As the Orioles reset with a day off before another week on the road in Boston and Detroit, the open date provides an opportunity to check in on some of the team's most pressing concerns — Chris Davis, Manny Machado and Tim Beckham, plus the bullpen and offensive approach — and see how things are going.

Is Davis making good contact when he does? Is Beckham replicating last August or September? Has Machado's luck turned?

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These and more follow in the first edition of five Orioles stats that stand out of 2018.

81.8 – Davis broke out with a pair of hits Wednesday for his first multihit game of the season. But more alarming than his strikeouts and the concerns about his approach will be the quality of contact when he does connect. There are 186 batters with at least 25 batted ball events so far this season. Only four have a lower average exit velocity than Davis' 81.8 mph, according to Statcast. That's well lower, on average, than his 2017 rate of 89.9 mph. His collection of batted balls features weak pop-ups in the first few games of the season and a home run off CC Sabathia is his only extra-base hit. Davis has plenty to sort out, but three well-hit balls and a pair of hits Wednesday was the exception, not the rule, this year.

32.1 – The difference between Beckham's August and September in an Orioles uniform was defined by two things — his strikeout rate and his ground-ball rate. In August, he drove pretty much everything while striking out far less often — 18.9 percent, as opposed to a career rate near 30 percent. Those two things regressed from Sept. 1 on, and neither indicator looks too good now. He's struck out in 32.1 percent of his at-bats this year — much more in line with his 32.7 percent strikeout rate last September and October, and with what he's done his whole career. Beckham is still making hard contact when he connects, but through two weeks, the Orioles were hoping to see more of the August version of him than the September one. It's clear they haven't. (Source: FanGraphs)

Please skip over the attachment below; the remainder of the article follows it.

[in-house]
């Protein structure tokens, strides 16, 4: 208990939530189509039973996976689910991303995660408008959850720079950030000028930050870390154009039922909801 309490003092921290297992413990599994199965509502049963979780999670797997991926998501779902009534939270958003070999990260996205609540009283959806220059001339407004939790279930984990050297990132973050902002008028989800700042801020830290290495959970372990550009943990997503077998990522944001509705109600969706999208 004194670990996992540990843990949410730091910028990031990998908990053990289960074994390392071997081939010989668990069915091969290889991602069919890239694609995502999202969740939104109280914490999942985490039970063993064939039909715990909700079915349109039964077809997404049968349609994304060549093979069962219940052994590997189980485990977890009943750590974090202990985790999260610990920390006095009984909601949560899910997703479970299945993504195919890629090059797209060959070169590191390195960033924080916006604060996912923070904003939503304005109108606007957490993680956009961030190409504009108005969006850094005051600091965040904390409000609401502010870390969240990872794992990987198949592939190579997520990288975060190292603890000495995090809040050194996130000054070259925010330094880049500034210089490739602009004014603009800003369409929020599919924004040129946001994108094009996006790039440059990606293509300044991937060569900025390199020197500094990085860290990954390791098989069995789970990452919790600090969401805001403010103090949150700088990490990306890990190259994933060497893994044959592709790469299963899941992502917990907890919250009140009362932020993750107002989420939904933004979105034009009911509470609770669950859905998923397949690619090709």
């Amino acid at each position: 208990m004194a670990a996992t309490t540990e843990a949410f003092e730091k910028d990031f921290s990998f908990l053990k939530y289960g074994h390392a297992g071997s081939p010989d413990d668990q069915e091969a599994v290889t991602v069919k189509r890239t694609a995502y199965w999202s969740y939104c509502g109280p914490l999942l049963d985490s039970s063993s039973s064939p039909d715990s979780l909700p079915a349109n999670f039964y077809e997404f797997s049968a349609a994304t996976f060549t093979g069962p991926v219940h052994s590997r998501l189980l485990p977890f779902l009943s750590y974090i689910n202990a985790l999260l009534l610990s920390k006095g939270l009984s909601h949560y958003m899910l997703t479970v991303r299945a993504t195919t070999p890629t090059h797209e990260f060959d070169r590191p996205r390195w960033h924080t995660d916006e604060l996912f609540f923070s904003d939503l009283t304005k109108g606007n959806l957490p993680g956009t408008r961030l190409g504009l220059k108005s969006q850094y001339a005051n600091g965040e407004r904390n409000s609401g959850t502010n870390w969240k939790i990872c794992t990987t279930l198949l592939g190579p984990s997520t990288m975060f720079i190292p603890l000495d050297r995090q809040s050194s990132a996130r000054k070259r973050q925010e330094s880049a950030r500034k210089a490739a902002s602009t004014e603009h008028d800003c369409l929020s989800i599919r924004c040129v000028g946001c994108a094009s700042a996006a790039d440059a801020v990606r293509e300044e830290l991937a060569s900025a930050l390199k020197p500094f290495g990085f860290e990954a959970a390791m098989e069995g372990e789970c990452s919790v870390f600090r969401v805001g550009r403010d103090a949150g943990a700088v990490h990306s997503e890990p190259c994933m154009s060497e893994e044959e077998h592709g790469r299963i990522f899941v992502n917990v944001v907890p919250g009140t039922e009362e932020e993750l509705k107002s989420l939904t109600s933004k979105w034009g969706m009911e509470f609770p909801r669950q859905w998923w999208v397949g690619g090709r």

142 – Entering Thursday's games, the Orioles led the majors in strikeouts by a wide margin with 142 in 13 games. The next closest team, the San Diego Padres, has 127. The first month of the Orioles' schedule includes no fewer than five Cy Young Award winners starting for opponents, and three of them have already faced the Orioles. Several others have been or will be contenders. But there's a clear way to pitch the Orioles that's becoming more widely adopted across the game, and if the Orioles don't find a way to more consistently adapt to that, the strikeout total will only rise. Striking out in 27.2 percent of at-bats is far too often. (Sources: MLB.com, FanGraphs)

Glossary of baseball's most useful advanced stats and how to use them

In an effort to provide the best and most complete baseball coverage possible, there's been an increase in the use of analytics and advanced metrics on these pages in recent years. Here's a rundown of some of the most frequently used ones to reference as the season goes on.

29 – The Orioles bullpen has had an unusual workload this year, with three extra-inning games and some short starts, but the team's relievers also entered Thursday leading the American League with 29 walks. Because they've pitched so much, that only amounts to a rate of 4.75 walks per nine innings, but it's a lot of self-inflicted damage. That's contributed to a 1.42 WHIP, which creates too many adverse situations for a group that's still trying to find its footing without closer Zach Britton. (Sources: MLB.com, FanGraphs)

.368 – Machado's season is already going far better than last season, and any number on any of his statistical pages could be used to illustrate that. The simplest one is his .368 batting average on balls in play (BABIP), which means that all those bad-luck moments when he'd sting a ball right at a fielder are gone this year. Machado is doing all the things that are hallmarks of his good seasons — crushing mistakes, using good barrel control to delay his swing on breaking balls and yank them down the left-field line, etc. And all of that shows up in a BABIP that, at this early juncture in the season, is already 100 points higher than his .265 mark last year. (Source: FanGraphs)

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